Master of Science in Regulatory Science (MSRS)

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Regulatory Science is defined by the FDA as the science of developing new tools, standards, and approaches to assess the safety, efficacy, quality, and performance of FDA regulated products. Nationally it is considered to be critical that there is a body of trained individuals capable of performing the research that will provide a basis to:

  1. Improve capacity for safety and efficacy evaluations and monitoring of candidate and licensed products,
  2. Modernize current regulatory pathways, and
  3. Develop new regulatory pathways where there are currently none.

The MSRS and affiliated MRA programs are designed to create a culture of professionals and scientists who promote science-based regulation and drive knowledge and acceptance down the pipeline.

Program Objectives | Thesis Project | Mentoring | Faculty and Administration  | Student Spotlights

Program Objectives

The primary objective of the Master of Science in Regulatory Science (MSRS) degree program is to produce a cadre of highly trained and sophisticated investigators adept in the skills necessary to become leaders in the field of regulatory science.

The MSRS provides trainees with in-depth instruction in the fundamental skills, methodology, and principles necessary to become a well trained investigator positioned for a future career as a successful academic researcher. The program is designed to meet these objectives through:

Upon successful completion of the MSRS program, graduates are expected to have developed a strong foundation in the fundamental techniques of research. They should be able to apply contemporary research tools to relevant areas of investigation. MSRS trainees will learn how to independently formulate meaningful hypotheses, design and conduct interpretable experiments, adhere to good laboratory and clinical practices, analyze results critically, understand the broad significance of their research findings, and uphold the highest ethical standards in research. The development of additional skills—including oral and written communication, grant writing, and laboratory management—are considered integral to this training.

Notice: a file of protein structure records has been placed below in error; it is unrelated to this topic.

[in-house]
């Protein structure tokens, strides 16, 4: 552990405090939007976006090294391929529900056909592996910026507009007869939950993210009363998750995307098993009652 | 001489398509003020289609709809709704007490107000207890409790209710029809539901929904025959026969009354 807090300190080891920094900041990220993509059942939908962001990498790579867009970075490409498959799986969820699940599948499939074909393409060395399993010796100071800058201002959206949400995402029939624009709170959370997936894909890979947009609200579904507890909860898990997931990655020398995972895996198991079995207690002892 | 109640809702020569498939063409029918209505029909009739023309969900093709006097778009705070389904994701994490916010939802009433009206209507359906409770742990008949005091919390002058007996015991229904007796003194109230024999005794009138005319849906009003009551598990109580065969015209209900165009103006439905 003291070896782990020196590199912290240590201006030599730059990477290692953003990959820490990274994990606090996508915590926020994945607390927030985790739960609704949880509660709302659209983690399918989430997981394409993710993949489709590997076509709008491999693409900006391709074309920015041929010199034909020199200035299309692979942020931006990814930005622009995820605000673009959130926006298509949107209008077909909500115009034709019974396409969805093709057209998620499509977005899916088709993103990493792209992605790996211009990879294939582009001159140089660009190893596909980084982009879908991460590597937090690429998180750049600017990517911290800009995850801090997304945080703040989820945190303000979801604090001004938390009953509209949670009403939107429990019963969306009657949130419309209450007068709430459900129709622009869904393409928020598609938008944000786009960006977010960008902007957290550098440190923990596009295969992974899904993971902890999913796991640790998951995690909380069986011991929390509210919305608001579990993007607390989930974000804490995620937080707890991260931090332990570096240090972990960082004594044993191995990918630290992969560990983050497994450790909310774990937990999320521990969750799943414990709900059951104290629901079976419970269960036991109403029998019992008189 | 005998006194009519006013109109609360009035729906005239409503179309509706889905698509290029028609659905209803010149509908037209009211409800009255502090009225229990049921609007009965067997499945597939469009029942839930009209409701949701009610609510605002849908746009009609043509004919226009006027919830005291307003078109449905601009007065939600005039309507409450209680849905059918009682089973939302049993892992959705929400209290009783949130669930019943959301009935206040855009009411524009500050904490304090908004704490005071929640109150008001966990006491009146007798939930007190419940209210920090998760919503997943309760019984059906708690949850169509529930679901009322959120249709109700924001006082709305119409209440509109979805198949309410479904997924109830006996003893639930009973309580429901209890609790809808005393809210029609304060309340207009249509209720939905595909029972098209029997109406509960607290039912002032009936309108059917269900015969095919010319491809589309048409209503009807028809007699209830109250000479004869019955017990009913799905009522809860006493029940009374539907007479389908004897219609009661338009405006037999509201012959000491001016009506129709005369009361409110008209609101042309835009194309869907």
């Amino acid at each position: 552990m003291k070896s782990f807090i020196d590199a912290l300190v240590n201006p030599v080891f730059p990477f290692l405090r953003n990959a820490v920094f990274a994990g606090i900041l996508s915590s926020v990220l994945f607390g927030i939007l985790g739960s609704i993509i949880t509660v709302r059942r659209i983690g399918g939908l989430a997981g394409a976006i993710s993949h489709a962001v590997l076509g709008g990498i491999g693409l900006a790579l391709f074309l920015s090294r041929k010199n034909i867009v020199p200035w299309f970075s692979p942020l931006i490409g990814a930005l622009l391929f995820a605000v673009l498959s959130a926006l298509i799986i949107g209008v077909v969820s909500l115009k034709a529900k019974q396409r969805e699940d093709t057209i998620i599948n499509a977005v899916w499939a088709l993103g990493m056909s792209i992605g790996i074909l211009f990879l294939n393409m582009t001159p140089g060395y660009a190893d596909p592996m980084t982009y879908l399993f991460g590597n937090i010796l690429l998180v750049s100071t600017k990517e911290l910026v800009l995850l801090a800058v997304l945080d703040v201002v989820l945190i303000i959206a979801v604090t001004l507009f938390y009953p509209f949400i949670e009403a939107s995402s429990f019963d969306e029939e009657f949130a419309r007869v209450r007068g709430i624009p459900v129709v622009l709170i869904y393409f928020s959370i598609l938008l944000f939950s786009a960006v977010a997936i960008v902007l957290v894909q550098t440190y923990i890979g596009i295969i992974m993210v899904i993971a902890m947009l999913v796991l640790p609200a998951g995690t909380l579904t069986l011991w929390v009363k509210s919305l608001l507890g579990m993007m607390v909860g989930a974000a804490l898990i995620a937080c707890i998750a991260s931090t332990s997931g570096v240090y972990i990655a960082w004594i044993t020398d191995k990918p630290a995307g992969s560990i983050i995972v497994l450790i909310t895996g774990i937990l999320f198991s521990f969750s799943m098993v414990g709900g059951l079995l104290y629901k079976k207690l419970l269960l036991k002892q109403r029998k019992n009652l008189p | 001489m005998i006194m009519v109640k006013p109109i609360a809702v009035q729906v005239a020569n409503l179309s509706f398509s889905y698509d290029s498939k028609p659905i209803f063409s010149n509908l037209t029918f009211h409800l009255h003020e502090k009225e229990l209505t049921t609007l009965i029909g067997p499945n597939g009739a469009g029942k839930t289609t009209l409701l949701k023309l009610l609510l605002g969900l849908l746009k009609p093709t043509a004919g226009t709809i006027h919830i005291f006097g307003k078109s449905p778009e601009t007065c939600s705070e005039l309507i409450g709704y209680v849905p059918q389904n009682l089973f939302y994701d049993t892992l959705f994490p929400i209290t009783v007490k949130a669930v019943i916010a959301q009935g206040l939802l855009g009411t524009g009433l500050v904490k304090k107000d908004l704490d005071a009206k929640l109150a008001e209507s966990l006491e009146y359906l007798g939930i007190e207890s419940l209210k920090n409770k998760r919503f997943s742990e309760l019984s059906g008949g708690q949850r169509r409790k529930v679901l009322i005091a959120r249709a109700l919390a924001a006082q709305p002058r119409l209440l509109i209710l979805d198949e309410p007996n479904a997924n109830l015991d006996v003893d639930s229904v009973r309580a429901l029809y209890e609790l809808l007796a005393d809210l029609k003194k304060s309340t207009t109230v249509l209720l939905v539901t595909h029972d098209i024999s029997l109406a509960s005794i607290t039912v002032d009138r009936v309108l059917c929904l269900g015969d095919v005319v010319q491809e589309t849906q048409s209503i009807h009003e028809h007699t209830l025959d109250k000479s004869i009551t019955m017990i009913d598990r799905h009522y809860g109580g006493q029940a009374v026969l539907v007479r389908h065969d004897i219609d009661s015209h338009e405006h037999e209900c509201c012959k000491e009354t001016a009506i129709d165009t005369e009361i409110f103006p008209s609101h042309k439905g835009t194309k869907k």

Thesis Project

Trainees are expected to complete a primary research project of their own design under the supervision of their primary mentor. The research should address a new tool, standard, or approach to assess the safety, efficacy, quality, and performance of an FDA-regulated product.

Trainees are expected to develop, implement, and analyze the data collected from the research project and summarize the results in a publishable manuscript(s). The thesis project provides hands-on experience in: formulating one or more research questions; searching the medical literature; translating research question(s) into an appropriate research design; assessing study feasibility; writing a detailed study protocol; designing data collection instruments; conducting the research; performing data analysis, where appropriate; and preparing a manuscript for publication. The primary protocol should account for at least 75-80% of the student's commitment to the program.

Learn more here.

Mentoring Program

Effective mentoring is critical not only for research training but also to allow the trainee to develop into an independent investigator. Mentoring requires that the primary mentor dedicate substantial time to ensure personal and professional development. A good mentor builds a relationship with the trainee that is characterized by mutual respect and understanding. Attributes of a good mentor include being approachable, available, and willing to share his/her knowledge; listening effectively; providing encouragement and constructive criticism; and offering expertise and guidance. We recognize the importance of these attributes and the significant time required to mentor effectively. For this reason we have in place a formalized mentoring program.

Prospective students will meet with the program director before or during the application process. The student’s research interests, plan of study, and mentoring committee composition will be discussed at this time. The student identifies the primary and secondary mentors at the time of application.

Faculty and Administration

Andrew Fesnak, MD, Program Director
Bethany Sanghani, MA Associate Director 
Emma Meagher, MD, Director of ITMAT Education 
Rachel McGarrigle, MSEd, Director of Education

Perelman School of Medicine | 8035 Maloney Building | 3400 Spruce Street | Philadelphia, PA 19104-4283 | 215-614-1835